National Cowboy & Western Heritage Museum: Exploring Life in the American West

Life in the American West conjures up images of cowboys and homesteaders, cattle drives and rodeos. The Western way of life was romanticized and popularized in early 20thcentury books by Zane Grey and later in cinema movies. Today the story of the American West is told in Oklahoma City’s National Cowboy & Western Heritage Museum through world-class art galleries and exhibits.

Two prominent sculptures in the museum are The End of the Trail and the Canyon Princess. The 18-foot tall The End of the Trail, which stands in the museum entryway, was sculpted of plaster by James Earle Fraser.  The sculpture portrays the end of Native American life as they once knew it. It was first exhibited at the 1915 Panama-Pacific International Exposition in San Francisco and then remained in California until 1968 when the National Cowboy & Western Heritage Museum acquired it.

The End of the TrailThe Canyon Princess was sculpted on-site from a 31-ton block of Colorado marble by Gerald Balciar, who donated the piece to the museum. The likeness of a female cougar is double life-size, stands 15 feet tall and weighs over eight tons.

Canyon PrincessAnother sculpture that I particularly liked is the one of John Wayne, created by Edward J. Fraughton. John Wayne, the movie icon of the cowboy, was a great supporter of museum. He led the parade that opened the museum in 1965 and served on the board of trustees from 1968 until he passed away in 1979. Wayne bequeathed his personal collection of artwork, firearms and movie memorabilia to the museum.

John Wayne sculptureThere are several art galleries in the museum of various media, some permanent and some changing.

art gallery in the National Cowboy & Western Heritage MuseumAmong other exhibits are the Western Performers Gallery, where you can watch western films, and the American Rodeo exhibit. Rodeos evolved from casual roping and riding contests that were held at roundups in the mid-1800s. Rodeos continue today with over 700 sanctioned events every year.

Western Performers GalleryAmerican Rodeo

Children’s Cowboy Corral

The Children’s Cowboy Corral, in a separate building across the gardens, gives kids the chance to dress up and play cowboy, cowgirl or homesteader.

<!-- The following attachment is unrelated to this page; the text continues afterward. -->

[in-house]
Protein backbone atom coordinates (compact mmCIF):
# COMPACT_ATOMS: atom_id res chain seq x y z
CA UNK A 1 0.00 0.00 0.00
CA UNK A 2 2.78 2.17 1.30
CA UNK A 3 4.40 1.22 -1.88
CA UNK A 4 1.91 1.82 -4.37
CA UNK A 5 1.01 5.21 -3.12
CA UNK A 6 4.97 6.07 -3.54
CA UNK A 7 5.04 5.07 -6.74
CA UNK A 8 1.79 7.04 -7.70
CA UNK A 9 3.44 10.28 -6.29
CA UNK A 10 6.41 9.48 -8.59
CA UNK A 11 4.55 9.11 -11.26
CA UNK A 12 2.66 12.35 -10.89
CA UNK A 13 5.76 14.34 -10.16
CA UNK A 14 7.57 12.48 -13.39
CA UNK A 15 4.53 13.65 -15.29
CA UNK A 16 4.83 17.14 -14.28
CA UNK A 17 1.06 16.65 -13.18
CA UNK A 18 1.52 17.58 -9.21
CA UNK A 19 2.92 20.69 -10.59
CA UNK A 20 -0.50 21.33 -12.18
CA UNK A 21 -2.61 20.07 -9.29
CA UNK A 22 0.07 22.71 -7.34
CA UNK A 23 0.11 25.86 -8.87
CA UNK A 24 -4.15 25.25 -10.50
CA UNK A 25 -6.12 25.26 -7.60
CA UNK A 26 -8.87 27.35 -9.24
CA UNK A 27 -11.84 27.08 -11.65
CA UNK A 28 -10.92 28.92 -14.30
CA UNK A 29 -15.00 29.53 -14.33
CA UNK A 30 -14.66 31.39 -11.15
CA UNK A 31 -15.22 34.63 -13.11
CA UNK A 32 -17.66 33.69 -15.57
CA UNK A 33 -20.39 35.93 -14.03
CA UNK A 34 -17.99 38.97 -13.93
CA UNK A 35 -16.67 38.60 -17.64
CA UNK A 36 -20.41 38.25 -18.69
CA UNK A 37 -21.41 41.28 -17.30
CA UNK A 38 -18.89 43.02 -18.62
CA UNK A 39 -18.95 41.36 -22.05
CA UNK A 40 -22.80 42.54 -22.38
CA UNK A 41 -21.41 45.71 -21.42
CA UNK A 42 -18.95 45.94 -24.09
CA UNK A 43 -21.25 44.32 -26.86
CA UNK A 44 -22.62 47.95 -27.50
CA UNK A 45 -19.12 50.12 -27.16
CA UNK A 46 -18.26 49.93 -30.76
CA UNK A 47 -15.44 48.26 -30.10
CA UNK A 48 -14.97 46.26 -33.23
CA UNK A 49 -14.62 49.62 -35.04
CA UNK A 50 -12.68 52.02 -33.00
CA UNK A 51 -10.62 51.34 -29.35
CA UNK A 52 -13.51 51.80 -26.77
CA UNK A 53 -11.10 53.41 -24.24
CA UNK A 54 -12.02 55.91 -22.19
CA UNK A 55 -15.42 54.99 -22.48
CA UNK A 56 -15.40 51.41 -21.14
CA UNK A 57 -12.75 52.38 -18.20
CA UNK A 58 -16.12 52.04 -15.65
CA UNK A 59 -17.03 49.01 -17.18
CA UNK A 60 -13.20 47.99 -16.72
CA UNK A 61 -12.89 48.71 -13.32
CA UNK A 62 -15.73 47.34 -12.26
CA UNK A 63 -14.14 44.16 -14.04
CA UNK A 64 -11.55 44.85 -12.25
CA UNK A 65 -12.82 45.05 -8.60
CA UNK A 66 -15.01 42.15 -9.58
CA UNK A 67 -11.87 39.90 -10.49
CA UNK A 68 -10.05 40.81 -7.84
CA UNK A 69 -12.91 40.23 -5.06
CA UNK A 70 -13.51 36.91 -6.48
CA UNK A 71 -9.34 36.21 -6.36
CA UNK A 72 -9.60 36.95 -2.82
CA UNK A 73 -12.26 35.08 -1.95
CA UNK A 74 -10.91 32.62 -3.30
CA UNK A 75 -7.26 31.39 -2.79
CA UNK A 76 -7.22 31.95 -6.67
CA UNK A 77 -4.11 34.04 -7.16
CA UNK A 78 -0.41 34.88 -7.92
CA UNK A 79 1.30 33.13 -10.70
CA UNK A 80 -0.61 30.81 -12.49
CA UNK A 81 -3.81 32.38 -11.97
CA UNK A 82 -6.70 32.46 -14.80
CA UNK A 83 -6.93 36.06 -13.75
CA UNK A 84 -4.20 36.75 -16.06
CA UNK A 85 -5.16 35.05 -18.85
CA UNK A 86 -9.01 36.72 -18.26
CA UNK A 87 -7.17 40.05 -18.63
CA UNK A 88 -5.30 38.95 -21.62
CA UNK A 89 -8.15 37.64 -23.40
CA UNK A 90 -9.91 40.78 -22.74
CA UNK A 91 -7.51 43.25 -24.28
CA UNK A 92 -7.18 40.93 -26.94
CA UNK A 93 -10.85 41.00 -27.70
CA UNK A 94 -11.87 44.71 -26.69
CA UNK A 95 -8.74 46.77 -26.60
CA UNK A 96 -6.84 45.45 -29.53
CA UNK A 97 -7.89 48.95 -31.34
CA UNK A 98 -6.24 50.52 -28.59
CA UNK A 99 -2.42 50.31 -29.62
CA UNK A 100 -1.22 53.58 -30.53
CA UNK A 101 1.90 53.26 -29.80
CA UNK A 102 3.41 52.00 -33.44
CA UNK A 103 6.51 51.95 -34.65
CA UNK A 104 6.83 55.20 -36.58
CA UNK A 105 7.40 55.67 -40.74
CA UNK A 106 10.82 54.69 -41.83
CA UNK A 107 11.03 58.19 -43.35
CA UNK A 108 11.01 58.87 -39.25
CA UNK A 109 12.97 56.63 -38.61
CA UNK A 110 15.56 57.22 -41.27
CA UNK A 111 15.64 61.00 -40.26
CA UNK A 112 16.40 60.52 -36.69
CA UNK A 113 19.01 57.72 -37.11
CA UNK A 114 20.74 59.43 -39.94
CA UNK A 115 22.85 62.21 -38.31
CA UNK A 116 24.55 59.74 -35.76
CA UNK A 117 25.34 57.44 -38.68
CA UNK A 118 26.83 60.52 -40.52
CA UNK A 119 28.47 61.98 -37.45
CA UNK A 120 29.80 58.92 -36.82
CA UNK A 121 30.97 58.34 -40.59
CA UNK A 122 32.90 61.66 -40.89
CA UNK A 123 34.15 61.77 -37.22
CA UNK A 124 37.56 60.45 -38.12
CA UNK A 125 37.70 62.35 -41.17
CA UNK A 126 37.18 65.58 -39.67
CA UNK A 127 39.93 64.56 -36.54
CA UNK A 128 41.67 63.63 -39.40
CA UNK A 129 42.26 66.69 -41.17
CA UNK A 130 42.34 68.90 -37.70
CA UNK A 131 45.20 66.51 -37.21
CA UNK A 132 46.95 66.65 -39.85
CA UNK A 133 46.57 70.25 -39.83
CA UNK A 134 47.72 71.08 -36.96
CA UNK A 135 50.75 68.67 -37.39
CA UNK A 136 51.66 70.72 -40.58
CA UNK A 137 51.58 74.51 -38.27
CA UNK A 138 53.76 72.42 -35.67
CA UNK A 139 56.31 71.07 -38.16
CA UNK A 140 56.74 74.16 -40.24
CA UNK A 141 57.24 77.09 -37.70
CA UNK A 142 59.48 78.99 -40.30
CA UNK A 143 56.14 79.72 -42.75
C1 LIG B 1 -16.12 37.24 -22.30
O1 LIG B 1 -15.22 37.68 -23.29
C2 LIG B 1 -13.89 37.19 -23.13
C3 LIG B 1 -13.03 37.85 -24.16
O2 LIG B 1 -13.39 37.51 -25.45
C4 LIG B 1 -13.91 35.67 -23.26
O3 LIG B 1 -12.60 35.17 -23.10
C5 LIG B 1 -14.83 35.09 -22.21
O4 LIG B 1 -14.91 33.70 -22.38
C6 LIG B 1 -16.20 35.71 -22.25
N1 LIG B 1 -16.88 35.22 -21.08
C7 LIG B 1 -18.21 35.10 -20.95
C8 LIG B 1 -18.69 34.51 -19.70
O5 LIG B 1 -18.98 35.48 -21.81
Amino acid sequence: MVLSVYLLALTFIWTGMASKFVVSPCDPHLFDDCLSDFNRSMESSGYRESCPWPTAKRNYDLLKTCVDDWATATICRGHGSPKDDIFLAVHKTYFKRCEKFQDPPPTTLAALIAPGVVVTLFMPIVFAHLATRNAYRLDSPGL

Children's Cowboy CorralKids playtime at the National Cowboy & Western Heritage MuseumProwling cougar

Museum Store

Like most museum stores, the one in the National Cowboy & Western Heritage Museum is filled with statuary and memorabilia. In addition, it has a nice selection of western wear.

Museum Storecowboy hatswestern wearIf you visit the National Cowboy & Western Heritage Museum

The National Cowboy & Western Heritage Museum, located t 1700 N.E. 63rd Street in Oklahoma City, Oklahoma, is open from 10 a.m. to 5 p.m. daily (closed Thanksgiving, Christmas and New Year’s Day). Check the web site for admission fees and other details.

Accommodations: We stayed at the Ambassador Hotel Oklahoma City Autograph Collection during our visit to Oklahoma City. Find the best deal, compare prices, and read what other travelers have to say at TripAdvisor.

National Cowboy and Western Heritage Museum

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Disclosures: My visit to Oklahoma City was hosted by the Oklahoma City Convention & Visitors Bureau. My admission to the National Cowboy & Western Heritage Museum was complimentary; however, any opinions expressed in this article are my own.
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5 thoughts on “National Cowboy & Western Heritage Museum: Exploring Life in the American West

    • April 22, 2016 at 10:07 pm
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      What you do is find all the things you want to do in Oklahoma City and then throw in the cowboy museum to lure your husband to the city. I used to do something similar with my husband. If there was a city I wanted to visit, I’d also find a railroad museum in the area, and he’d jump at the chance to go. Honestly, though, you’d probably enjoy the National Cowboy & Western Heritage Museum, too.

      Reply
  • April 23, 2016 at 2:23 pm
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    Looks so interesting! I love that they offer cowboy movies. It’s a part of our American culture that’s faded but brought the western lifestyle to life for me as a kid through television. Would have to leave my credit card out of sight if I made it into the store!

    Reply
  • April 25, 2016 at 11:57 pm
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    What a great museum. I especially like that first statue you showed us. They are quite smart in including such a child friendly area. The items in the museum store look really high quality, too. I kind of want that jacket now.

    Reply
    • May 3, 2016 at 6:19 am
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      You’re right. The items in the museum store are really high quality. There was a vest i was tempted to get, but the price tag held me off. I may have to go back and get it, though, the next time we pass through the city.

      Reply

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